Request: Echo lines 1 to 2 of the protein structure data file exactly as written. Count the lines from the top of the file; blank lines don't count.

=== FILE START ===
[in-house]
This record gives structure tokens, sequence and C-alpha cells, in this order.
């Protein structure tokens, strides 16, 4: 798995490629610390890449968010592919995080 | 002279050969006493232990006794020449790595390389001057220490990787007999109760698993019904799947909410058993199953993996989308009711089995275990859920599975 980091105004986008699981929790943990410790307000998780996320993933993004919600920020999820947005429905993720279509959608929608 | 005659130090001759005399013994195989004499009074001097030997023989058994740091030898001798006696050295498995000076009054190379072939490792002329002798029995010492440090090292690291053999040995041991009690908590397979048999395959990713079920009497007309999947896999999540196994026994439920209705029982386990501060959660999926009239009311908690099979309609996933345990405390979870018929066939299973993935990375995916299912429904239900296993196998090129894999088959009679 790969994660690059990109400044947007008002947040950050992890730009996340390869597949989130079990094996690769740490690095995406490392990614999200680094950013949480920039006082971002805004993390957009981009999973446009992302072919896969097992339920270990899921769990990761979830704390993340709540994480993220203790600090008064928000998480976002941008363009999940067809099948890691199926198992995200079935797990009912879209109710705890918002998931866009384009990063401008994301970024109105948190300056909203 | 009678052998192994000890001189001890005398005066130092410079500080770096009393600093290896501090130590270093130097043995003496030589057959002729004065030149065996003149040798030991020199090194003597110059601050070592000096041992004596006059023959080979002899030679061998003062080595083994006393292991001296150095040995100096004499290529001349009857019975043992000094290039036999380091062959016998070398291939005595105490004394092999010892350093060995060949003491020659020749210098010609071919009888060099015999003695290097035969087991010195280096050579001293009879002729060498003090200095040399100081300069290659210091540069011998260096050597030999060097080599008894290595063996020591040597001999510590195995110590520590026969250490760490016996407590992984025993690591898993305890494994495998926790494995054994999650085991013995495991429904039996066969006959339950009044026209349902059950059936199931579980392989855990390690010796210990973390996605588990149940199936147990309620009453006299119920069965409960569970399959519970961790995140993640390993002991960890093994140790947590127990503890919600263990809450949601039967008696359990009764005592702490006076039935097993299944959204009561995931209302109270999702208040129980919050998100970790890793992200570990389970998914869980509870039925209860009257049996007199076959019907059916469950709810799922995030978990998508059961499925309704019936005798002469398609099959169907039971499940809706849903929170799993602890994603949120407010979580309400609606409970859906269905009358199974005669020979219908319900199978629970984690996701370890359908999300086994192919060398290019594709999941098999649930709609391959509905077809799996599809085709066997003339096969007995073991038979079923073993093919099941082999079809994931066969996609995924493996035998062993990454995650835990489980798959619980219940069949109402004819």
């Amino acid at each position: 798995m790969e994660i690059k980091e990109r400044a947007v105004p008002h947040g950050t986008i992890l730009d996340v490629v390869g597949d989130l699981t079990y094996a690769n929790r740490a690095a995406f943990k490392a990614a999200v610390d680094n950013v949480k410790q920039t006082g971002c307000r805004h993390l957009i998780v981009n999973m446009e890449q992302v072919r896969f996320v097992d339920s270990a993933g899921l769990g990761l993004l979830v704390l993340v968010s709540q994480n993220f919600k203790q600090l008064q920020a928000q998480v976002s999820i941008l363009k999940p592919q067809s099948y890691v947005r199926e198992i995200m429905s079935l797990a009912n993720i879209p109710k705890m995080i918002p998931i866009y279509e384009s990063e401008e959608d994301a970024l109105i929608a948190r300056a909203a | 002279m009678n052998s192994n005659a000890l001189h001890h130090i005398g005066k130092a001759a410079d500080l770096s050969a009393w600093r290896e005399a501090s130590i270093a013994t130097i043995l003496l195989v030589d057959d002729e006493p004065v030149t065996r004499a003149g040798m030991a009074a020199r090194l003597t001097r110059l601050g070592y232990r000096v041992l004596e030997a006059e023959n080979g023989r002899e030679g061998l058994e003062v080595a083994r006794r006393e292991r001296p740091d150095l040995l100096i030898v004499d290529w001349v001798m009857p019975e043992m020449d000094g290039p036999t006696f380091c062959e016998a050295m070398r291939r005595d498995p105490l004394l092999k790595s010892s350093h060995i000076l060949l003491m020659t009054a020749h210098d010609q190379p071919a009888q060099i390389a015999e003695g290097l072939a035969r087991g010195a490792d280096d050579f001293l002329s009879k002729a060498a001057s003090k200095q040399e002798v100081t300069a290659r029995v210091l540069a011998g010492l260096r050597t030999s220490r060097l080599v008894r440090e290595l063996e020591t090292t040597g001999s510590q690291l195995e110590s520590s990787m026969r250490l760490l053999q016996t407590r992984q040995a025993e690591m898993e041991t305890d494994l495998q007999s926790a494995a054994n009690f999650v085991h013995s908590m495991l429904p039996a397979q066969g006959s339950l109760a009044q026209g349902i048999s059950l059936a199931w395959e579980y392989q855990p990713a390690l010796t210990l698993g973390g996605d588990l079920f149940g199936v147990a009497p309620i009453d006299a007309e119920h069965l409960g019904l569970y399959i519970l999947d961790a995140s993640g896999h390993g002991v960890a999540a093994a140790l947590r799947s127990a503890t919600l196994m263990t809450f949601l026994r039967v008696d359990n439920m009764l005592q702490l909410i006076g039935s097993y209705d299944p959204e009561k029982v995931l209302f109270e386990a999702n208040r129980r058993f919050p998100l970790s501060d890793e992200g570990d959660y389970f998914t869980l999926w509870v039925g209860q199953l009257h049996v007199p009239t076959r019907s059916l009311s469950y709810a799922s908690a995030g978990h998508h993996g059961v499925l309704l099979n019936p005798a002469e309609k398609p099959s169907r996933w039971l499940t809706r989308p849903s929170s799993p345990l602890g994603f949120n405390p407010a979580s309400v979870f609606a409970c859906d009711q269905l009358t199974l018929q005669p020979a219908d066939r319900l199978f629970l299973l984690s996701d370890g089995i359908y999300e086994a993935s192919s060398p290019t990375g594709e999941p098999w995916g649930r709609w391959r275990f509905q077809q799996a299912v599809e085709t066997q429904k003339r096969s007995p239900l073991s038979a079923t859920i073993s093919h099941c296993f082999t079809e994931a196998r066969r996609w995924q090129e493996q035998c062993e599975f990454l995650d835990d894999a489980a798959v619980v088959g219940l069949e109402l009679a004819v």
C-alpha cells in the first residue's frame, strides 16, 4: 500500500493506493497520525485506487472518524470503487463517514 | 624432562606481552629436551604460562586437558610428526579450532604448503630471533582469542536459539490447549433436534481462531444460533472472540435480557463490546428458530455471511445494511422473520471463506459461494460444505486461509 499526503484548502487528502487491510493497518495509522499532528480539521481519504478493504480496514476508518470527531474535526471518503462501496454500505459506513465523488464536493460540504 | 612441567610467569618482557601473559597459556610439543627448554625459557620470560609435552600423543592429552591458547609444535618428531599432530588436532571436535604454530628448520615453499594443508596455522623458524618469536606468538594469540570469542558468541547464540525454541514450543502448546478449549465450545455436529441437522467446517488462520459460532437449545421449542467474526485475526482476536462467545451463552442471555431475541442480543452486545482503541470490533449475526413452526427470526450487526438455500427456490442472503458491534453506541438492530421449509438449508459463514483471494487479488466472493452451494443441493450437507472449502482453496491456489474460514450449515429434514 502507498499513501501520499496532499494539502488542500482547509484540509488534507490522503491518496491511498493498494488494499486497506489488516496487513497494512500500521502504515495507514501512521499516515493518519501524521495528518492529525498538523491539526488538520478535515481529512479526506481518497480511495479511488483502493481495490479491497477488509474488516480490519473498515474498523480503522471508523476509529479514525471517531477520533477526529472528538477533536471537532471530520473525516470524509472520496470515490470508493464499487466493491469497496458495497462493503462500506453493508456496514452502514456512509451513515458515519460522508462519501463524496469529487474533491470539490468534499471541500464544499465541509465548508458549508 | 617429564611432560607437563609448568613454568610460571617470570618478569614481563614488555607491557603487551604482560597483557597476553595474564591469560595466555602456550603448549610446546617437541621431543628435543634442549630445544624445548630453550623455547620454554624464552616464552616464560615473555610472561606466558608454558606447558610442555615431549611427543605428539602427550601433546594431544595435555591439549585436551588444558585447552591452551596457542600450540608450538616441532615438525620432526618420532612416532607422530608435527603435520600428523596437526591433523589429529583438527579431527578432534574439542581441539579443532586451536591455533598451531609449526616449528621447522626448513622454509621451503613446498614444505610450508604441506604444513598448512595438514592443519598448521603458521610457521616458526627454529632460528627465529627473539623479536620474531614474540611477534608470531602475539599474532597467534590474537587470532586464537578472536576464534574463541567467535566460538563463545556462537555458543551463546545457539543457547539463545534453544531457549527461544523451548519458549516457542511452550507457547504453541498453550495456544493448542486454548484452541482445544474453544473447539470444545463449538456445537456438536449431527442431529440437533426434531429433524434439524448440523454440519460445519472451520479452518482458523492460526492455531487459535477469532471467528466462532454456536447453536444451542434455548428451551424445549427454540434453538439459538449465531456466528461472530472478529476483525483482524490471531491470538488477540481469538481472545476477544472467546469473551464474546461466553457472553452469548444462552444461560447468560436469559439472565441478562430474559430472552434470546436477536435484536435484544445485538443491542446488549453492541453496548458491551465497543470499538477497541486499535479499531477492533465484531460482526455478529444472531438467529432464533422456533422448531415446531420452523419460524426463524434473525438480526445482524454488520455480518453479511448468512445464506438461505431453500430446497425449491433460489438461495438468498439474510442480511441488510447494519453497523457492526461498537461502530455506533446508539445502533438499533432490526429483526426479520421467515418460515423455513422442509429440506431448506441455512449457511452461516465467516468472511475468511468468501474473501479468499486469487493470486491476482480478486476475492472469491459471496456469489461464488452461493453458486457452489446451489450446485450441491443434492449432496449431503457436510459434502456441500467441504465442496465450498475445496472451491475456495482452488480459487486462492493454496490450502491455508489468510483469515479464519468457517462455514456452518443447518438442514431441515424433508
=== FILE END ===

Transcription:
[in-house]
This record gives structure tokens, sequence and C-alpha cells, in this order.